The present report describes the utility of an entirely automated, very brief assessment of common dementia risk factors and memory performance in a sample of >3,000 older adults, and provides preliminary results from a validation study of persons seeking evaluation for possible dementia. We found that age, sex, education, complaints of severe memory problems, and reported histories of cerebrovascular disease (hypertension, stroke and transient ischemic attack), Parkinson's disease (PD), and brain tumor all differentiated normal from low memory performance. Although our predictive model accounts for only 14.5% of the total variance in memory score, this is considered a medium effect and is comparable to that obtained with in-person administration of traditional cognitive tests 
There have been several previous attempts to develop algorithms for the prediction of dementia risk. Kivipelto and colleagues 
tested regression models based on data collected in mid-life for dementia risk 20 years later. They found that age, education, apolipoprotein E (ApoE) status, systolic blood pressure, body mass index, total cholesterol, and level of physical activity could be combined to produce a total score that predicts up to a 16-fold increased risk of dementia. Barnes and colleagues 
developed a late-life dementia risk index that stratifies older adults into low, moderate, or high risk of developing dementia within 6 years. Age, cognitive test performance, body mass index, ApoE status, findings of white matter disease or ventricular enlargement on brain MRI scans, carotid artery thickening on ultrasound, history of bypass surgery, slowed physical performance, and total abstinence from alcohol all contributed to the index score. Four percent of older adults with low scores on this index developed dementia within 6 years, compared with 23% of those with moderate scores, and 56% of those with high scores. Note that both of these models require DNA analysis and other biomedical assessments.
The results of our clinical validation study suggest that the DRA holds promise in the identification of cognitive disorders diagnosed by the ‘gold standard’: formal evaluation by a geriatric neuropsychiatrist, including supporting laboratory and imaging studies. DRA recognition memory test performance was highly correlated with both in-person cognitive performance (MMSE) and caregiver ratings of cognitive decline (IQCODE). The criterion validity of our memory test is established by its clear differentiation of persons seeking clinical evaluations who are found to meet criteria for AD or another dementia syndrome from those who do not (including persons with MCI and neuropsychiatric conditions). In our small dementia clinic sample, where the base-rate of cognitive disorder was high, a ‘positive’ test (i.e., scoring below .25) had 68% predictive validity for a dementia diagnosis.
The entirely automated and highly accessible format of the Dementia Risk Assessment may make it useful in large-scale screening programs, as might be required to identify at-risk elderly for inclusion in prevention trials. It also provides a way for those who are unable or unwilling to visit a dementia specialist to learn about their risk factors, and encourages those at high risk to seek clinical evaluation. The DRA may also provide reassurance to those concerned about developing dementia but whose empirical risk is low. It should be emphasized, however, that the DRA does not attempt to diagnose dementia, and this is clearly stated by the program.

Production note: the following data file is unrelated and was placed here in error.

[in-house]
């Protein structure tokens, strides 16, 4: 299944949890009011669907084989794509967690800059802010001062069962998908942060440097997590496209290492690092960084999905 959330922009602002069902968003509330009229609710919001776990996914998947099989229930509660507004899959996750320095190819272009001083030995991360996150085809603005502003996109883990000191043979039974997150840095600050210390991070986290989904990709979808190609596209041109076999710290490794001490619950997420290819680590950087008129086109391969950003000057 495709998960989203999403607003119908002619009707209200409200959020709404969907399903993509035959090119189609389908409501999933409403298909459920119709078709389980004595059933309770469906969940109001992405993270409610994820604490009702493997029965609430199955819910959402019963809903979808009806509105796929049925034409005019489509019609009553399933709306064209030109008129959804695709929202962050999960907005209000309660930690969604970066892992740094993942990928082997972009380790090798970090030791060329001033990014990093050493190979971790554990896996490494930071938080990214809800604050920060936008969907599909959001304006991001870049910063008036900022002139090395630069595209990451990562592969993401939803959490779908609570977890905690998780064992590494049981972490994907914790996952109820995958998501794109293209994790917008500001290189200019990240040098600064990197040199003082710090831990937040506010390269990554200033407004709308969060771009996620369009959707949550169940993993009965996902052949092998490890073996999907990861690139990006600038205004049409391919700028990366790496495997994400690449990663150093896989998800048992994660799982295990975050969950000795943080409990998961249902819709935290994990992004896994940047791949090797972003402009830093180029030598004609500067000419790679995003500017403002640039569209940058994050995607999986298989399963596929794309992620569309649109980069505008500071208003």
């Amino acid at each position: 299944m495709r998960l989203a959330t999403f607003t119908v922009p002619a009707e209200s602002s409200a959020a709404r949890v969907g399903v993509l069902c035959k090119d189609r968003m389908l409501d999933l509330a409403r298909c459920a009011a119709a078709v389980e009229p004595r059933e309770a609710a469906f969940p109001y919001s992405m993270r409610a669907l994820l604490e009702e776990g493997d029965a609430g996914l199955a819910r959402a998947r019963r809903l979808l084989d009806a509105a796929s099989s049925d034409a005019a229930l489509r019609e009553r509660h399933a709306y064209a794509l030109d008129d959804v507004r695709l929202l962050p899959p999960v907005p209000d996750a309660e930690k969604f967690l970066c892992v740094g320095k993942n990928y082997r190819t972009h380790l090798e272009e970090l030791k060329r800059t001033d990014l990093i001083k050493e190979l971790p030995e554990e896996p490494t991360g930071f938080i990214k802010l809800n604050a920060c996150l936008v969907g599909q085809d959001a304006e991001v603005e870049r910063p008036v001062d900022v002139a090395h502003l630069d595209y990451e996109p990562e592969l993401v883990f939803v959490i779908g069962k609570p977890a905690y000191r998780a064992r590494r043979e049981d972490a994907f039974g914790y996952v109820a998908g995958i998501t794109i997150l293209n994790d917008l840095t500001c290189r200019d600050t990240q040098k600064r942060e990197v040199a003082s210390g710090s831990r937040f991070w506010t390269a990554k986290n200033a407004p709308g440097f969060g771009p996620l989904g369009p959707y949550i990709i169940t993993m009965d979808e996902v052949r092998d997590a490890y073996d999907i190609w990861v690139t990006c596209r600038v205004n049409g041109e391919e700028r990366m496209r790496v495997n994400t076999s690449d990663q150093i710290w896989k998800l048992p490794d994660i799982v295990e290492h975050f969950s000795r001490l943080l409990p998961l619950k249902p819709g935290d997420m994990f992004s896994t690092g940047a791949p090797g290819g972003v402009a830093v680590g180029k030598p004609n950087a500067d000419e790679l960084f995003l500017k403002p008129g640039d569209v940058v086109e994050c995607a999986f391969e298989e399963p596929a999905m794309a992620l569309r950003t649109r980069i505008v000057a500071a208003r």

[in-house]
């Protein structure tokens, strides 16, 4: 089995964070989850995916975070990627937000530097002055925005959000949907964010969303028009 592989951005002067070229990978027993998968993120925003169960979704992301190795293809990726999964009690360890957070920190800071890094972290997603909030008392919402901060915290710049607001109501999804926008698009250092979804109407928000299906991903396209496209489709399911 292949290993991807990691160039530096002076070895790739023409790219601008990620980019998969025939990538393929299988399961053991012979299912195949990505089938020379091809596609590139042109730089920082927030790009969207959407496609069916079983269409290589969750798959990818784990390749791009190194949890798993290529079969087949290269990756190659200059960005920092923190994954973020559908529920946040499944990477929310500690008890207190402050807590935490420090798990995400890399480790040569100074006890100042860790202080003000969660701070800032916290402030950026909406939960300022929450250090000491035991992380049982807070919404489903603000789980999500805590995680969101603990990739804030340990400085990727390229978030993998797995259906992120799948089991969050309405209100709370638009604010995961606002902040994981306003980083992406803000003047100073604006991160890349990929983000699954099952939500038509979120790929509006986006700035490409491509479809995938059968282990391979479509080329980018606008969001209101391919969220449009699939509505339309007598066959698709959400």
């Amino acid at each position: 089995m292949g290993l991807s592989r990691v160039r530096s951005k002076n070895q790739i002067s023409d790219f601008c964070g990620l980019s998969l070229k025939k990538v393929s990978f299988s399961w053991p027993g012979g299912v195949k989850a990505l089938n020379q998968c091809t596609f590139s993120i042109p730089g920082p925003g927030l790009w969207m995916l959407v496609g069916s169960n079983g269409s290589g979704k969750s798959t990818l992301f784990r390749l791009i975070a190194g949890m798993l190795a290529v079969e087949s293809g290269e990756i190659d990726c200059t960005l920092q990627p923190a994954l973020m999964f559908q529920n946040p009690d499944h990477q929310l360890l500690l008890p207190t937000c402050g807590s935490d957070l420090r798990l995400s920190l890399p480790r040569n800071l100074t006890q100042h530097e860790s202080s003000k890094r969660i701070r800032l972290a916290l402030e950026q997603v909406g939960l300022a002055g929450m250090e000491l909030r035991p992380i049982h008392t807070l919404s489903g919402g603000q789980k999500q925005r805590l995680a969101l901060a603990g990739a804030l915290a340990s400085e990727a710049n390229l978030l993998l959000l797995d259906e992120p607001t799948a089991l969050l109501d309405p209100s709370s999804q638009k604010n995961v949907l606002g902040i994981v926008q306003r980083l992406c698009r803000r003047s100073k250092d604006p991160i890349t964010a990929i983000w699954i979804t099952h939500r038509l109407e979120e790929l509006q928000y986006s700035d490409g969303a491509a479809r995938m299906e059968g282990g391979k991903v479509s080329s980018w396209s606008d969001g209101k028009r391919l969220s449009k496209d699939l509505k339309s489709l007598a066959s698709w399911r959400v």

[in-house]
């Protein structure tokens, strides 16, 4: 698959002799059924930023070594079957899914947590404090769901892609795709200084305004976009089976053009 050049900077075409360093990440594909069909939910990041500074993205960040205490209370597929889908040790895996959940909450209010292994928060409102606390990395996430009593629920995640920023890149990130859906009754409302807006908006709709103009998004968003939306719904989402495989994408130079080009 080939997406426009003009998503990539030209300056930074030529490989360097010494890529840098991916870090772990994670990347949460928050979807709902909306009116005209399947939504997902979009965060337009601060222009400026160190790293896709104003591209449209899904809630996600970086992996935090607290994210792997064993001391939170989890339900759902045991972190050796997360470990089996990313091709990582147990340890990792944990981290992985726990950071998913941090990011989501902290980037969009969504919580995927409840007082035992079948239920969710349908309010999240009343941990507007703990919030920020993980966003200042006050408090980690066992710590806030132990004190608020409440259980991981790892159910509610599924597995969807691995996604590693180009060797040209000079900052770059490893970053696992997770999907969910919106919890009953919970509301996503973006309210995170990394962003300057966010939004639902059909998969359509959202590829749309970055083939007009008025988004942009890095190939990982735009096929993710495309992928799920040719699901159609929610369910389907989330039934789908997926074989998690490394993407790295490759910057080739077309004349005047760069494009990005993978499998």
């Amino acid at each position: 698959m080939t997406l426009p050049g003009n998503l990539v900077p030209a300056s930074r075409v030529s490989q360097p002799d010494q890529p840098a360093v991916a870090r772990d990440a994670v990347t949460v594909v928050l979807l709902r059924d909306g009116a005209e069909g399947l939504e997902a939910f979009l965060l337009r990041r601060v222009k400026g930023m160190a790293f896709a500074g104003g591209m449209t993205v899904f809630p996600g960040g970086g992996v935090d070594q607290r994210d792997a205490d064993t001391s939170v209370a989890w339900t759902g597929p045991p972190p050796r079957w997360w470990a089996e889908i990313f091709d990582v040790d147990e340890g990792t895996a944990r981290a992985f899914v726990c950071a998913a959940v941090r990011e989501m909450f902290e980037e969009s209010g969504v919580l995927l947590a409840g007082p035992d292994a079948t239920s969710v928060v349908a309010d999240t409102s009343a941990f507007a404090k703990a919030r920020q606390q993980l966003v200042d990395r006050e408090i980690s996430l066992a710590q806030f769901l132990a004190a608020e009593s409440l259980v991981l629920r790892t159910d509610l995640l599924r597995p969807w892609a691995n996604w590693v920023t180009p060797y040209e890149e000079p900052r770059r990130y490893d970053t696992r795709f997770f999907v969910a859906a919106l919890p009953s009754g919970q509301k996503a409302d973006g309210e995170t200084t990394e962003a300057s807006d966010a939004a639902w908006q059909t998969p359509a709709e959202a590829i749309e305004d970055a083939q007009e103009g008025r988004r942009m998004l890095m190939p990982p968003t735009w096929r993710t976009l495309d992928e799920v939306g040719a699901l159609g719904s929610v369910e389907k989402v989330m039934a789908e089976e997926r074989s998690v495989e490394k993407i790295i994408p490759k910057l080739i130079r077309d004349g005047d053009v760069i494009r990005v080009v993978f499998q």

Several limitations of the DRA instrument and of this study must be acknowledged. First, in an effort to keep the DRA brief (and thereby encourage its completion), several important risk-factors were excluded. Future versions might include additional health and lifestyle variables, such as body mass index, alcohol and tobacco use, physical exercise, and mentally stimulating activity. Second, although our Anonymous Internet Sample was open to persons anywhere in the world who are competent in English and who had access to the Internet, the representativeness of our two research samples and their comparability to future users is unknown. Third, there are limitations inherent in the online administration. Although Internet-based assessments are becoming increasingly prevalent and results demonstrate good validity 
, the conditions of administration are not controlled and there is no way to ensure legitimate results. It is certainly feasible that some participants did not tell the truth on risk factor questions or violated instructions to obtain higher scores on the memory test. Alternatively, poor performances may have been due to environmental distracters or waning motivation, rather than genuine memory impairment. Other individuals may have completed the DRA on more than one occasion. Given that participants are self-selected, it may be argued that the vast majority of respondents who are sufficiently motivated to engage in online dementia screening would complete the instrument honestly.
Probably the most useful data on dementia risk are those provided by self- and proxy-reports about the same person, and comparing self-report ratings with informant reports will be important for future studies. The number of such pairs in our existing Internet sample is extremely small, probably due in part our desire to keep the data anonymous. Overcoming this limitation will be challenging, but the continued evolution of technology may allow us to address this issue in future versions of the DRA. Finally, the size in our Clinical Validation Sample was small and did not allow us to test robust predictive models. A larger-scale clinical validation study is currently underway.